Farmers Guardian’s new campaign has already secured the backing of Secretary of State for Environment, Food and Rural Affairs Michael Gove, as it seeks to celebrate Britain’s farming industry and the vital role its members play in keeping our rural areas thriving.
Supported by New Holland, Farming: The Backbone of Britain will highlight the positive contribution made by farmers and their families, not only in producing food, but as caretakers of our country’s stunning landscapes and booming wildlife populations.
Mr Gove said he was proud to support FG’s ‘fantastic’ campaign: “It is farmers who produce the food we eat to keep us healthy and provide the opportunity for people to get together as a family around the kitchen table.
“It is also farmers who are responsible for 70 per cent of this country’s landscape and to make sure it remains beautiful and provides a habitat for wildlife.
“It is farmers who are part of rural communities and ensure [auxiliary] businesses are capable of surviving and flourishing.
“Farmers are the backbone of the country and the fact FG is leading this campaign to remind us how much we owe farmers is to be hugely welcomed.”
Mr Gove said initiatives such as Farming: The Backbone of Britain and FG’s 24 Hours in Farming event, which takes place for the third year on August 8 and 9, played a ‘powerful’ role in shining a light on the industry and communicating to the wider public what goes on behind the scenes.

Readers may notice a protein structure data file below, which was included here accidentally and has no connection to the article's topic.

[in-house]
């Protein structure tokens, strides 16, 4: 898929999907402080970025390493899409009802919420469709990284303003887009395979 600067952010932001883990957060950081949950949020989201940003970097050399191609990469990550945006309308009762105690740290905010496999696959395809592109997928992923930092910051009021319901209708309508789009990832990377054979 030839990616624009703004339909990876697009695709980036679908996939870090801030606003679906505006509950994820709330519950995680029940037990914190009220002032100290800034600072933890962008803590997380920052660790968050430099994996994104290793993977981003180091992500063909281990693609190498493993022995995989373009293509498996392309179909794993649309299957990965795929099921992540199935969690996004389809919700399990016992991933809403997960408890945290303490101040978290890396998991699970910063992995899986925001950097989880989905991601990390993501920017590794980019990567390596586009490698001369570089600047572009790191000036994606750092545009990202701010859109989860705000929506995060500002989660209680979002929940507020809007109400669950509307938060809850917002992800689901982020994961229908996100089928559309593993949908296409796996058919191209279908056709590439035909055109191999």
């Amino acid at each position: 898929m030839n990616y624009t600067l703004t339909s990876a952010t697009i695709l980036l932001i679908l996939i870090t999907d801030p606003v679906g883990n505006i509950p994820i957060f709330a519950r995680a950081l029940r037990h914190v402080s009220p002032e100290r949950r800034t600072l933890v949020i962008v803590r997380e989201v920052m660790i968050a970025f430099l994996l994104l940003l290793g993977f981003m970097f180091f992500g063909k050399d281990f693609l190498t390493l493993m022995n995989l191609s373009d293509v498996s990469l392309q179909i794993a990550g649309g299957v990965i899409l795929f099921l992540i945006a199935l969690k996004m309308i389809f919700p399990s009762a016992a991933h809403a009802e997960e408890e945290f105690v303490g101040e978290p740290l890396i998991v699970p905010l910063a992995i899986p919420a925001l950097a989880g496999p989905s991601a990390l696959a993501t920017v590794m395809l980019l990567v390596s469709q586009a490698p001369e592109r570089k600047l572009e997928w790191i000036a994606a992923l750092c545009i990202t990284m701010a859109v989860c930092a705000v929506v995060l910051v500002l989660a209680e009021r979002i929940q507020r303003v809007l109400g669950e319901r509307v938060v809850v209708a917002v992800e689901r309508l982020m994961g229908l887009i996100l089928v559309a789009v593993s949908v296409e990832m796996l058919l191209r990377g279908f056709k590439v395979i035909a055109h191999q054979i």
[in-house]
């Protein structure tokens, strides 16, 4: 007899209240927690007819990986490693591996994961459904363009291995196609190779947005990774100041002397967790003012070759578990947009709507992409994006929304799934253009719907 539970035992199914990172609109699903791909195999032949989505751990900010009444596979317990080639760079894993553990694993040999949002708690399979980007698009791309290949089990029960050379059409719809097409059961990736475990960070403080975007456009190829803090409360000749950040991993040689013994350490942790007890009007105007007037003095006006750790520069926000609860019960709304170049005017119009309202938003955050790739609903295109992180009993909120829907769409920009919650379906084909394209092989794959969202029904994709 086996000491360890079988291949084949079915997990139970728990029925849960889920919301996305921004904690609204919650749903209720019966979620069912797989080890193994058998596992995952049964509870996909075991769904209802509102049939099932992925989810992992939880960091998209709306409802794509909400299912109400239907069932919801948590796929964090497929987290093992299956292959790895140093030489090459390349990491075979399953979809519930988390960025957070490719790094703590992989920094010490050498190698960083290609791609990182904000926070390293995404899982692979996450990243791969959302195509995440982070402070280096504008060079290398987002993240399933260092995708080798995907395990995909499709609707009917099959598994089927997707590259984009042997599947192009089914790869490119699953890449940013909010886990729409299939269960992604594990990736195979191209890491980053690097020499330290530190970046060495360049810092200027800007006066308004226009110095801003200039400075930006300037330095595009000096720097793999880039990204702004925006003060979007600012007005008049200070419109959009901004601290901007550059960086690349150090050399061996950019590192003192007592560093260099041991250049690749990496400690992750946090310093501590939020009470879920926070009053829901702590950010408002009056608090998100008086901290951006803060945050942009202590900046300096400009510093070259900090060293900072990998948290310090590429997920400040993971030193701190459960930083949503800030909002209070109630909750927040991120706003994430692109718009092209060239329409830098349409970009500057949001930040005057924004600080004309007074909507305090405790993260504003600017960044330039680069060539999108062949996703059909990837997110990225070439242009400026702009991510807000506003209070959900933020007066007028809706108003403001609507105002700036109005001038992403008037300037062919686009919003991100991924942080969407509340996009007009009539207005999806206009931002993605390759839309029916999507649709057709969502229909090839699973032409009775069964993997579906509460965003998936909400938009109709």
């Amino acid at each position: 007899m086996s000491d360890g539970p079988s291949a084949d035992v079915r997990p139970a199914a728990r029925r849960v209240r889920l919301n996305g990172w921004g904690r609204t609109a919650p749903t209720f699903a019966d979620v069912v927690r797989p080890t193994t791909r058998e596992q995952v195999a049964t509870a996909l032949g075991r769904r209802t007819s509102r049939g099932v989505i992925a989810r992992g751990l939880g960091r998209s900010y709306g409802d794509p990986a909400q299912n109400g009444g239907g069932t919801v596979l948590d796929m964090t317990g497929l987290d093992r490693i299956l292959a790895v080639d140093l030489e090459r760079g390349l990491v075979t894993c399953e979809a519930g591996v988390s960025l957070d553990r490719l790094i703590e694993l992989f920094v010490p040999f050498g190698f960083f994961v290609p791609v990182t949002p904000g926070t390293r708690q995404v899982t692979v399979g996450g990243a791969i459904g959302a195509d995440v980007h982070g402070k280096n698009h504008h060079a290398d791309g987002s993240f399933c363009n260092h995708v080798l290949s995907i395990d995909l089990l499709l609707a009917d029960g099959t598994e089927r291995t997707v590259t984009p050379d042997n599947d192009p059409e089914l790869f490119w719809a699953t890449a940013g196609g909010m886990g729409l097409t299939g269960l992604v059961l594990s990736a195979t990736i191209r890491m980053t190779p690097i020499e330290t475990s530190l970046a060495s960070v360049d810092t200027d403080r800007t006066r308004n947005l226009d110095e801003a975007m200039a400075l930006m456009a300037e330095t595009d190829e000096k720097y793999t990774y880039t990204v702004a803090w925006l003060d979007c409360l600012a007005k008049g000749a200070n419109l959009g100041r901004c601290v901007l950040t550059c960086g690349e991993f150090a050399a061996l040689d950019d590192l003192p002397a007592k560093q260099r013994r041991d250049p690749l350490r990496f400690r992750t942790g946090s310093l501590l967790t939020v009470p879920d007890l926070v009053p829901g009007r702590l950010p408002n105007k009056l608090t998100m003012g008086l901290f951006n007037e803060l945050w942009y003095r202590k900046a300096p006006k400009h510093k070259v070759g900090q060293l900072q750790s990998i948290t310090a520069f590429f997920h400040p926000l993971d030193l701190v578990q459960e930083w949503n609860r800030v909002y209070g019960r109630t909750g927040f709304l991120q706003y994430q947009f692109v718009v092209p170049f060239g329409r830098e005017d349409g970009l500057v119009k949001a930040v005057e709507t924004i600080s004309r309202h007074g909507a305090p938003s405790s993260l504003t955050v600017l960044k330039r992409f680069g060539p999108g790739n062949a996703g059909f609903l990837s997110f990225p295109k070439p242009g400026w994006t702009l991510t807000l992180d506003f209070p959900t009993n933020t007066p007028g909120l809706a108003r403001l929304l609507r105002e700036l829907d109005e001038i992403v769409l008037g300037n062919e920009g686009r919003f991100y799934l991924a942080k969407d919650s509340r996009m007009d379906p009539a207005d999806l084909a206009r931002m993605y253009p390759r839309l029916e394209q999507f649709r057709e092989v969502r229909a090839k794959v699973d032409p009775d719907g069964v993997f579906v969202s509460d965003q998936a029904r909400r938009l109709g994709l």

He added: “Over my lifetime I have seen a growing divide between urban and rural Britain and campaigns such as this and 24 Hours in Farming help us all appreciate farmers.”
Mr Gove, who is travelling around the country as part of the future agricultural policy consultation events, said the more people understood farming’s pivotal role in society, ‘the easier it is for me in Government to make the case for all the support farmers need and get the public behind farmers’.
Commenting on accusations he was intent on pursuing a cheap food policy and valuing environmental gains over food production, he said: “If you are valuing the environment, you cannot really be an advocate of cheap food. The two almost knock each other out.
“Food produced cheaply abroad actually creates an environmental cost, and other costs, that someone has to bear.
“Britain has an agricultural sector and farmers who can lead the world on high quality food. Of course I want the industry to be as competitive as possible, I want the consumer to get the best deal possible. But the best deal is not just about price, it is about quality.”
FG editor Ben Briggs said: “At a time of such uncertainty about the future of the industry, FG believes it is vital we shout about our pride in an industry which represents the very best attributes of modern Britain.”
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